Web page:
THIRDLY, Consider, that at the very moment of a believer's death, that all his sins are perfectly and fully forgiven. All their sins are so fully and finally forgiven them, that at the very moment of their souls going out from the body, there is not one sin of omission or commission, nor any aggravation or least circumstance left standing in the book of God's remembrance; and this is the true reason why there shall not be the least mention made of their sins in their trial at Christ's tribunal, because they were all pardoned fully and finally at the hour of their death. All debts were then discharged, all scores were then crossed, so that in the great day, when the books shall be opened and perused, there shall not one sin be found—but all blotted out, and all reckonings made even in the blood of Christ.

Indeed, if God should pardon some sins, and not others, he would at the same time be a friend and an enemy, and we would be at once both happy and miserable, which are manifest contradictions. Besides, God does nothing in vain—but it would be in vain for God to pardon some sins but not all, for as one leak in a ship unstopped will sink the ship, and as one sore or one disease, not healed nor cured, will kill the body—so one sin unpardoned will destroy the soul.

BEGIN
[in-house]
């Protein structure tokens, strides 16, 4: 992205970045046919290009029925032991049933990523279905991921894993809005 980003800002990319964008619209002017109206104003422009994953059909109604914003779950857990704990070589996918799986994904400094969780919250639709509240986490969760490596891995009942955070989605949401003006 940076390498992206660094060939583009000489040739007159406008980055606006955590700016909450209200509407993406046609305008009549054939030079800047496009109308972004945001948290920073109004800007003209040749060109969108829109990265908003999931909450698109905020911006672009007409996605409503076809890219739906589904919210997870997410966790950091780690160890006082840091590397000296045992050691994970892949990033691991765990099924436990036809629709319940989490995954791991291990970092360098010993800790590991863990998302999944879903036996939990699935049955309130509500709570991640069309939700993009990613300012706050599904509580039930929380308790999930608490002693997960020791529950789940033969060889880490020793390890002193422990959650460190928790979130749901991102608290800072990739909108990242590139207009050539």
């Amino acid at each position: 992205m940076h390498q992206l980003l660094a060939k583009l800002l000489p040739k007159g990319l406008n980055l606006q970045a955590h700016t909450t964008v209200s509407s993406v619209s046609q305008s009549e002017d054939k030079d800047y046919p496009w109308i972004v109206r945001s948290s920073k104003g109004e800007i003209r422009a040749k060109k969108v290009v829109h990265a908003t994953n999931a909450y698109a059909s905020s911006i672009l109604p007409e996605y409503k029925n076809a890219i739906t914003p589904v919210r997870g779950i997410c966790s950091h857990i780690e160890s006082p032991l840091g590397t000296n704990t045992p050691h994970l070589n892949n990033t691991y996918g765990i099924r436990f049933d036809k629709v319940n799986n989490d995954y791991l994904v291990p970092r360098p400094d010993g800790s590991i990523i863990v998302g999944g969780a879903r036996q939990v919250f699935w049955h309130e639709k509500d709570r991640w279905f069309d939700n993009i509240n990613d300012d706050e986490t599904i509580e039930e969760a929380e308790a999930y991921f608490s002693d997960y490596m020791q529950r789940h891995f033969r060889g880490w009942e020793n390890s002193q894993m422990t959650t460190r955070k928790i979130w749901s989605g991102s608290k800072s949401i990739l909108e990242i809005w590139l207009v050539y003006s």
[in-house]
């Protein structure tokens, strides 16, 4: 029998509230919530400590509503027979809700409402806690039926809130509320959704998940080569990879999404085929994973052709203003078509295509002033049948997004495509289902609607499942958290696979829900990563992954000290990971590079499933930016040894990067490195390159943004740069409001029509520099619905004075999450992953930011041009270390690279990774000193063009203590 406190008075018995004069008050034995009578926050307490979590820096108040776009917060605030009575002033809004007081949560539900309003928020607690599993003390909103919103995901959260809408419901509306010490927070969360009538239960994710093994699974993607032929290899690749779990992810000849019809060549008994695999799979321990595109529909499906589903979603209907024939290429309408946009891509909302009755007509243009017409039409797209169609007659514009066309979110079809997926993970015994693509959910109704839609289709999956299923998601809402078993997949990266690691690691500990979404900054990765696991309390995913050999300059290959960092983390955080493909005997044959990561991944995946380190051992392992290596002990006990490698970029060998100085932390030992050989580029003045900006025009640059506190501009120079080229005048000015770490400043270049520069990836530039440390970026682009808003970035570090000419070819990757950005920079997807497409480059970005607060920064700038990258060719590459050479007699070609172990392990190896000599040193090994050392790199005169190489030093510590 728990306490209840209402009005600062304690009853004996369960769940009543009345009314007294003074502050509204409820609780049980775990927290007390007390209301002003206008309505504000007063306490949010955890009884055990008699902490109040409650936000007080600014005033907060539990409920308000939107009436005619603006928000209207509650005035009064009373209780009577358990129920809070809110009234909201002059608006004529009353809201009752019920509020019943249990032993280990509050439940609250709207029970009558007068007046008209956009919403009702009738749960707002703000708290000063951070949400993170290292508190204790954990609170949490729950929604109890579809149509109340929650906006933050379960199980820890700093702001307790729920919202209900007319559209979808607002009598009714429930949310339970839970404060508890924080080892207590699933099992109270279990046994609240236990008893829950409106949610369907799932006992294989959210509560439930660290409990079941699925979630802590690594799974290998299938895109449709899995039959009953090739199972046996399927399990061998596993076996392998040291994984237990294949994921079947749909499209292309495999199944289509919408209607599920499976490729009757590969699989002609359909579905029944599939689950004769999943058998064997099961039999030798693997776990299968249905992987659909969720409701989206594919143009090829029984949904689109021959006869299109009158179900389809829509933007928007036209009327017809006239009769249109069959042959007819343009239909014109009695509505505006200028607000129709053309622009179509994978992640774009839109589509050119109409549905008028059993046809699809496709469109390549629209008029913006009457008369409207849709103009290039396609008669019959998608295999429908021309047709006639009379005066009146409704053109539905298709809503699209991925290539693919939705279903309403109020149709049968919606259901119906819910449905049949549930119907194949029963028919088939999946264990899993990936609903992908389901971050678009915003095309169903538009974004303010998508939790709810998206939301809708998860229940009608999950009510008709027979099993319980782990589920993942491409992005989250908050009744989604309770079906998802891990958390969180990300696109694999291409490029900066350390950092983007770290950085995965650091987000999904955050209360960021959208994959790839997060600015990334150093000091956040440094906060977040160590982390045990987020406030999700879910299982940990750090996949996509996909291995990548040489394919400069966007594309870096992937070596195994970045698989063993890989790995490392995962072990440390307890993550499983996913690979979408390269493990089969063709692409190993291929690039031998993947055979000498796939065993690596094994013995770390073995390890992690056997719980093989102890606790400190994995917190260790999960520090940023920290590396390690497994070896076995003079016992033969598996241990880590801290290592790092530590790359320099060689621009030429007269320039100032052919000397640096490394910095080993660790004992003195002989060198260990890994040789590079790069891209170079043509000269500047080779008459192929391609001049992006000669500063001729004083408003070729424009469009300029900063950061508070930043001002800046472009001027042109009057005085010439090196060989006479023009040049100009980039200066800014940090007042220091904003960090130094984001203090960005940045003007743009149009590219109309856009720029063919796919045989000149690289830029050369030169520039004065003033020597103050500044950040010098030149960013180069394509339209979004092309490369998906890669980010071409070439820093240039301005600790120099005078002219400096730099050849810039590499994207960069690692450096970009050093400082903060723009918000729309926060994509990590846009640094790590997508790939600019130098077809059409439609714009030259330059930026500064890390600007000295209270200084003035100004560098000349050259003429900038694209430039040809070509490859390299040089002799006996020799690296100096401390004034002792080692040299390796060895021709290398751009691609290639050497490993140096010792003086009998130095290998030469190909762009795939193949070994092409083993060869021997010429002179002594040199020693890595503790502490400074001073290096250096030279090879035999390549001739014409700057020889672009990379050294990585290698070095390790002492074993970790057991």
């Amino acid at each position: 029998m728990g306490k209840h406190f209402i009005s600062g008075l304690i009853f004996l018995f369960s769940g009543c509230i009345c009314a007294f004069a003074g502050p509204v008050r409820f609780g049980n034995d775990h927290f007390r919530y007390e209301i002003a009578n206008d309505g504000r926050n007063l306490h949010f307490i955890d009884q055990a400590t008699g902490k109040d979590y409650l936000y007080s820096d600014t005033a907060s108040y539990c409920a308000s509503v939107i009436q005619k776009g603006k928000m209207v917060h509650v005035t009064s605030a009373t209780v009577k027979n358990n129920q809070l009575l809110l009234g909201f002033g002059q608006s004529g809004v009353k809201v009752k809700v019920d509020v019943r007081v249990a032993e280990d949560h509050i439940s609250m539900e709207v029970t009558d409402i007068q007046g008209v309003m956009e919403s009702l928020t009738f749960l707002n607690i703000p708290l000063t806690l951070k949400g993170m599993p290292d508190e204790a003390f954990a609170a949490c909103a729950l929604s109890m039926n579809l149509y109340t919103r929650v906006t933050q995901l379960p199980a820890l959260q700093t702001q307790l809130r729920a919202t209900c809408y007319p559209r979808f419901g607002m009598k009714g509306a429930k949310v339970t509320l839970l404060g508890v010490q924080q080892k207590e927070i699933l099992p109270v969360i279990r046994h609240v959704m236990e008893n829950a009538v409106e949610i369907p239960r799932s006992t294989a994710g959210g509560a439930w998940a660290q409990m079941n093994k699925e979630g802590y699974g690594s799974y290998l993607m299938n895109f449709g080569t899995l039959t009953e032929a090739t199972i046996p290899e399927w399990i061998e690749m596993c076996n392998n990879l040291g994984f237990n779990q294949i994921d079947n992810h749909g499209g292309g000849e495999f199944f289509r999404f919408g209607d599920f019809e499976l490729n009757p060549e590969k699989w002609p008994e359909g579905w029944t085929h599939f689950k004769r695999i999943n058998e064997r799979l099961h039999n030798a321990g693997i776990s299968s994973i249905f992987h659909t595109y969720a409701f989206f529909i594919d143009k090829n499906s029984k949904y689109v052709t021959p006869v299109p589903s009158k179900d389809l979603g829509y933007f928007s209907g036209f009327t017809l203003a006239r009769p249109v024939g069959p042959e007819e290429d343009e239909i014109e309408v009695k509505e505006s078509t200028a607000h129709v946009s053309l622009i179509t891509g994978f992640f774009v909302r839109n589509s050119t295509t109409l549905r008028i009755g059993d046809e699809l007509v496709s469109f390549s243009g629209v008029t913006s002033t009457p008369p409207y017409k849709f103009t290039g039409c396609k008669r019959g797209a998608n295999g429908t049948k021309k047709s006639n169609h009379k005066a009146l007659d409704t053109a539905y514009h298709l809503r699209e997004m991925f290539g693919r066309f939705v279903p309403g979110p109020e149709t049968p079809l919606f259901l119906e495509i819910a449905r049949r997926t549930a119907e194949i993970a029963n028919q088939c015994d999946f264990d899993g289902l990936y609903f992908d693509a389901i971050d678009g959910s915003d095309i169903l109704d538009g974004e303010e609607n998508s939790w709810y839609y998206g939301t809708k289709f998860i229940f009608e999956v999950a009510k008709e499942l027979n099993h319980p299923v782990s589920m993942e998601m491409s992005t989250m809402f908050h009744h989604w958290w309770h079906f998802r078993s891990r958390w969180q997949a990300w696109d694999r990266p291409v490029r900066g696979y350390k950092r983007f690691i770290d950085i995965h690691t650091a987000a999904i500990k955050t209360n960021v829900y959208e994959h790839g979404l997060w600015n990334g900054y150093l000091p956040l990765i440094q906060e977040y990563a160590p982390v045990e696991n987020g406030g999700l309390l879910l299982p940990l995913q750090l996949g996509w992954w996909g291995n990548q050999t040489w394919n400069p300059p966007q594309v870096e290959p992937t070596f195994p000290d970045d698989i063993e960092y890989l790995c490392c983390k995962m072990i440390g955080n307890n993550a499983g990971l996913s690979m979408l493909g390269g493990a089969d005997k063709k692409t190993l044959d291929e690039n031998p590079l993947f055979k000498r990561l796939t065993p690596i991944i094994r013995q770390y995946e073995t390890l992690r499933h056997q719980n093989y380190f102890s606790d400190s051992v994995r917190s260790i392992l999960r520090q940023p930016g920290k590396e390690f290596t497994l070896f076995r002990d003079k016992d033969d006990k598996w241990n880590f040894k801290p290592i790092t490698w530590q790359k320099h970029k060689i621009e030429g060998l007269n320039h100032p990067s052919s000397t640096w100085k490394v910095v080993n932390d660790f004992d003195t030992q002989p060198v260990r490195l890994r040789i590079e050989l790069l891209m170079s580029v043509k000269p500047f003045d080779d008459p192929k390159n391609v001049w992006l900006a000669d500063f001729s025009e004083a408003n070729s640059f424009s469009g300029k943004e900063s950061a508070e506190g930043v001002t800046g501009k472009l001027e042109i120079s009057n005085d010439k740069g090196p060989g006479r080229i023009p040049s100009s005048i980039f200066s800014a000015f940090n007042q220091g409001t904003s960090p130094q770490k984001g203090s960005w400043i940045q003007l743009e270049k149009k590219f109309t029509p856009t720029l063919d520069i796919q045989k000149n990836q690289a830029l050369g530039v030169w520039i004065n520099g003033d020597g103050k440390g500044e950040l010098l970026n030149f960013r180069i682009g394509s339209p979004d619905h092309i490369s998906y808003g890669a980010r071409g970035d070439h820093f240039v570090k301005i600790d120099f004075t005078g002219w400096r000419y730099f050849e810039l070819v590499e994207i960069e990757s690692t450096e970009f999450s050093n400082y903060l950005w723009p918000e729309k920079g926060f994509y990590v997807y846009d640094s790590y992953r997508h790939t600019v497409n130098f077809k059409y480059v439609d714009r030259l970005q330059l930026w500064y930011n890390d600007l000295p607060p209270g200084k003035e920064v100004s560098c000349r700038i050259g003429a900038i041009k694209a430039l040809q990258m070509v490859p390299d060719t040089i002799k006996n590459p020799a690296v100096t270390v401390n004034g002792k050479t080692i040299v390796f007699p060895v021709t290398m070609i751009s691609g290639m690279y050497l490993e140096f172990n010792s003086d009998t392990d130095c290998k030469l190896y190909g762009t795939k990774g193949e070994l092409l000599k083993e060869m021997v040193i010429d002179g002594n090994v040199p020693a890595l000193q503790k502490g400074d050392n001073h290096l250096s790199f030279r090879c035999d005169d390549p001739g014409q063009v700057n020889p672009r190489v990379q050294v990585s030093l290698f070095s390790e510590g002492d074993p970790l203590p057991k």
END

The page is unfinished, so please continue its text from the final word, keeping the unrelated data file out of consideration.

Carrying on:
FOURTHLY, God looks not upon those as sinners, whose sins are pardoned: Luke 7:37, "And behold a woman in the city who was a sinner." A notorious sinner, a branded sinner. Mark, it is not said, behold a woman who is a sinner—but "behold a woman who was a sinner;" to note that sinners converted and pardoned are no longer reputed sinners, "Behold a woman who was a sinner." Look, as a man, when he is cleansed from filth, is as if he had never been defiled; so when a sinner is pardoned, he is in God's account as if he had never sinned. Hence those phrases in Cant. 4. 7, "You are all fair, my love, and there is no spot in you." Col. 2:10, "And you are complete in him, who is the head of all principality and power," as though he had said, because in himself he has the well-head of glory and majesty, the which becomes ours; in that he is also the head of his church: Col. 1:21, "And you who were once alienated, and enemies in your mind, by wicked works—yet now has he reconciled;" verse 22, "In the body of his flesh, through death, to present you holy and unblamably, and unreprovable in his sight," that is, by his righteousness imputed and imparted. Eph. 5:27, "that he might present it to himself a glorious church, not having spot or wrinkle, or any such thing—but that it should be holy and without blemish." The word "present" is taken from the custom of solemnizing a marriage; first the spouse was wooed, and then set before her husband adorned with his jewels, as Rebekah was with Isaac's.